Pardee Center Visiting Fellow Writes on Promoting Scientific Collaboration in the Muslim World

Dr. Athar Osama launches new column for SciDev.Net
Dr. Athar Osama launches new column for SciDev.Net

Dr. Athar Osama, a Visiting Fellow at the Frederick S. Pardee Center for the Study of the Longer-Range Future, has just launched a new column on SciDev.Net, the Science and Development Network, called “Islam Analysis.” His first column in the new series is titled Promoting Scientific Collaboration,” and reviews the state of scientific cooperation in the Islamic world and argues that, “Scientific cooperation between Islamic countries has a lacklustre record, marked by a shortage of resources and a lack of political will for investment. The few countries that have invested heavily in recent years — including Iran, Pakistan, Qatar and Saudi Arabia — have chosen to work instead with scientifically advanced countries in North–South collaborations that offer more obvious benefits than partnerships among themselves.”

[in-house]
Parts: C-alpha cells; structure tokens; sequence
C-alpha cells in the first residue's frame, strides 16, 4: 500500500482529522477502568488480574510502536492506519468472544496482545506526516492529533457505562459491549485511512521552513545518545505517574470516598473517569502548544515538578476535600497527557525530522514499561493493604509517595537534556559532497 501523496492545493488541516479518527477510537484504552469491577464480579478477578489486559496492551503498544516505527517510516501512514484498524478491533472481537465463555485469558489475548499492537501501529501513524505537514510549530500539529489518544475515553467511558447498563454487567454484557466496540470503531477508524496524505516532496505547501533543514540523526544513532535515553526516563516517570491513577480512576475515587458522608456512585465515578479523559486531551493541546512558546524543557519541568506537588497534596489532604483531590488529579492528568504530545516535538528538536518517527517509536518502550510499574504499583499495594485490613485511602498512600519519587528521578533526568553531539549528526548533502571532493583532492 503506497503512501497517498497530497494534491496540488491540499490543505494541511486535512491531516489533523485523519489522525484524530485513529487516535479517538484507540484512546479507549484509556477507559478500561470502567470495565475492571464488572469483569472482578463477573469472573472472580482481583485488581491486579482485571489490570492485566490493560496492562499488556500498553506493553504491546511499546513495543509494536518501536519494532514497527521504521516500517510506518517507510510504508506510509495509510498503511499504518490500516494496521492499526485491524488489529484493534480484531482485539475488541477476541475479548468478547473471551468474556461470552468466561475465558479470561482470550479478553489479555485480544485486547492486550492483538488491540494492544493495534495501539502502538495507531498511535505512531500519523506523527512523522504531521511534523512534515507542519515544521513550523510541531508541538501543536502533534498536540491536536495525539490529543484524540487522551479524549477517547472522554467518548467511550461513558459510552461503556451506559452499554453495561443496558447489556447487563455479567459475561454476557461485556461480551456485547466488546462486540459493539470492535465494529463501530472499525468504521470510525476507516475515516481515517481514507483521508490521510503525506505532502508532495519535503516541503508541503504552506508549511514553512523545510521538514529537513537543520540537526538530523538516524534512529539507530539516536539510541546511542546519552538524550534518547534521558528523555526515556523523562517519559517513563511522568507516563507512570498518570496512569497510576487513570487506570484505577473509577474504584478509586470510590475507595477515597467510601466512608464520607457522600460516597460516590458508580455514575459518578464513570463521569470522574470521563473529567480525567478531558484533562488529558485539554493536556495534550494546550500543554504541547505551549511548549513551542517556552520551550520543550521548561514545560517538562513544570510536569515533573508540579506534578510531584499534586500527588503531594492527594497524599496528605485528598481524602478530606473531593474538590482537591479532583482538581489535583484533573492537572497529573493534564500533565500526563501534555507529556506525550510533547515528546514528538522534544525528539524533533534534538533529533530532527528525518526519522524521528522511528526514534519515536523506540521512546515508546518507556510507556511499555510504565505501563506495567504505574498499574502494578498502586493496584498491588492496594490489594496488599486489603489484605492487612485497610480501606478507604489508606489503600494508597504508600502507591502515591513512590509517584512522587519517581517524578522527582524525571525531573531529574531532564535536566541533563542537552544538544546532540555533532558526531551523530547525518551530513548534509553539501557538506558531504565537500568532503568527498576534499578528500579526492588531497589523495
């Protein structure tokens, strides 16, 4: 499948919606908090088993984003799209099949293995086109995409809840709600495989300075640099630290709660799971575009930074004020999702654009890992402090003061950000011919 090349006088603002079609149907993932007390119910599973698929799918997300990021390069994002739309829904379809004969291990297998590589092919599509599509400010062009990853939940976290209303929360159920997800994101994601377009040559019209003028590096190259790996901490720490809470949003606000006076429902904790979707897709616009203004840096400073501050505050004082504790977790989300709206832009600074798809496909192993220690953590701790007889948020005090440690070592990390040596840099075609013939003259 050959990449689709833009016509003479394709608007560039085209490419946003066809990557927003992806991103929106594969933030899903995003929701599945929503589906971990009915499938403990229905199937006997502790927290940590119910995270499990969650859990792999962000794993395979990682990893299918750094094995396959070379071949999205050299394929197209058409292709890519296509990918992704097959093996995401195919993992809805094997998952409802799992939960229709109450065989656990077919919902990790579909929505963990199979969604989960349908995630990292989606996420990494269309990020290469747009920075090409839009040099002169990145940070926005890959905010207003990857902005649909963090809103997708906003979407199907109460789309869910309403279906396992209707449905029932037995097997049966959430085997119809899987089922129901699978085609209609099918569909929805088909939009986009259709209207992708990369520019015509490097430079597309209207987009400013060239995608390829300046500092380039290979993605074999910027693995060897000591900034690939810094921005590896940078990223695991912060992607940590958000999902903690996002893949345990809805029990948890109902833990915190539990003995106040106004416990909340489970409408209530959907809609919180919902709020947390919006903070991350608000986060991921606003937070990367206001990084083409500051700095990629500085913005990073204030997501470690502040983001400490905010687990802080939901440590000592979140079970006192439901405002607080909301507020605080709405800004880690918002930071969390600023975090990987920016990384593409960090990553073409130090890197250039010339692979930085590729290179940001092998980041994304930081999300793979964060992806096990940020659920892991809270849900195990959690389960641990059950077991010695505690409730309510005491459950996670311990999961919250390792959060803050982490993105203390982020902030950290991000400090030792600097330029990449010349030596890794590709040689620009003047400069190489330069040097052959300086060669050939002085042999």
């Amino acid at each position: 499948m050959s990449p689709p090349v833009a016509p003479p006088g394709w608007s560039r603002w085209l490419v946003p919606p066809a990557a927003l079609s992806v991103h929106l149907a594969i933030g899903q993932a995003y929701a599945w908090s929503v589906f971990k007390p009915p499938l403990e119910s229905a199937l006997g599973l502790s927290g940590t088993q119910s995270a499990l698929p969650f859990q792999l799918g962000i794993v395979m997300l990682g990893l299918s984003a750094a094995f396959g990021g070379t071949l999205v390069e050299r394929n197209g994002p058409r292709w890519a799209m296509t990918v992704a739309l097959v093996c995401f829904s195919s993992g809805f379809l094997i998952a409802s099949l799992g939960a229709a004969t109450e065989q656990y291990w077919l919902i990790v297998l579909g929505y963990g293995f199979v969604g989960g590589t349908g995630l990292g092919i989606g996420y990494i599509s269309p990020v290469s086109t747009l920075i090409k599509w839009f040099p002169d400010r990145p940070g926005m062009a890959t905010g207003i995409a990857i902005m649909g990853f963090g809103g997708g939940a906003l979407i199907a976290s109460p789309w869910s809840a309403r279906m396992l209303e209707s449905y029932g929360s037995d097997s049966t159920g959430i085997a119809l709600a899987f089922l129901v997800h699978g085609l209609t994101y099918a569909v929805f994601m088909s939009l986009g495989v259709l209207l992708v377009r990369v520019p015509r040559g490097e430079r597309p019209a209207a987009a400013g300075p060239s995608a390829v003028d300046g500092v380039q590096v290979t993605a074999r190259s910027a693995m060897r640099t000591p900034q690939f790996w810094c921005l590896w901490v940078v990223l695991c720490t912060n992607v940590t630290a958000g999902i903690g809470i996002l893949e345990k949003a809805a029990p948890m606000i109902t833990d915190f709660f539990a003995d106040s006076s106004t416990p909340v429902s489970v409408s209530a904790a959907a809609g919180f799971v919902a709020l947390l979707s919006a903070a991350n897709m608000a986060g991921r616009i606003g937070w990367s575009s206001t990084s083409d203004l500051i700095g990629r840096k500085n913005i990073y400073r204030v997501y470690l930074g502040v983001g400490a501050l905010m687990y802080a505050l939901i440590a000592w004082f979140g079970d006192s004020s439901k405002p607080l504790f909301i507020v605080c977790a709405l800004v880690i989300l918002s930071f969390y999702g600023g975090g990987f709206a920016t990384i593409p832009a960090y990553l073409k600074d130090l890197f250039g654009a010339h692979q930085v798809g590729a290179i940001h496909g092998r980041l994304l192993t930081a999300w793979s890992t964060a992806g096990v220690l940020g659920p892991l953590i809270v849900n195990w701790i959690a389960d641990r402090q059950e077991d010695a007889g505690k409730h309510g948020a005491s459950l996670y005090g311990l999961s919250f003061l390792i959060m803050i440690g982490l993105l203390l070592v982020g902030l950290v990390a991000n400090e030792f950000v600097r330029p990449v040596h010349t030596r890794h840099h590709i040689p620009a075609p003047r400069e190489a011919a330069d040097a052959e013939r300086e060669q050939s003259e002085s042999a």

Dr. Osama’s new column builds in part on the arguments he had first advanced in a Pardee Center Issues in Brief on Fostering South-South Research Collaborations (Issues in Brief No. 2, September 2008). For example, the column in SciDev.Net maintains that “the need for South–South cooperation is becoming increasingly clear, particularly on shared problems, such as tropical diseases, agriculture or threats from climate change, that are unique to the developing world or have low priority in the North.”

SciDev.Net is designed to “give policymakers, researchers, the media and civil society information and a platform to explore how science and technology can reduce poverty, improve health and raise standards of living around the world.”

Read full column Islam here.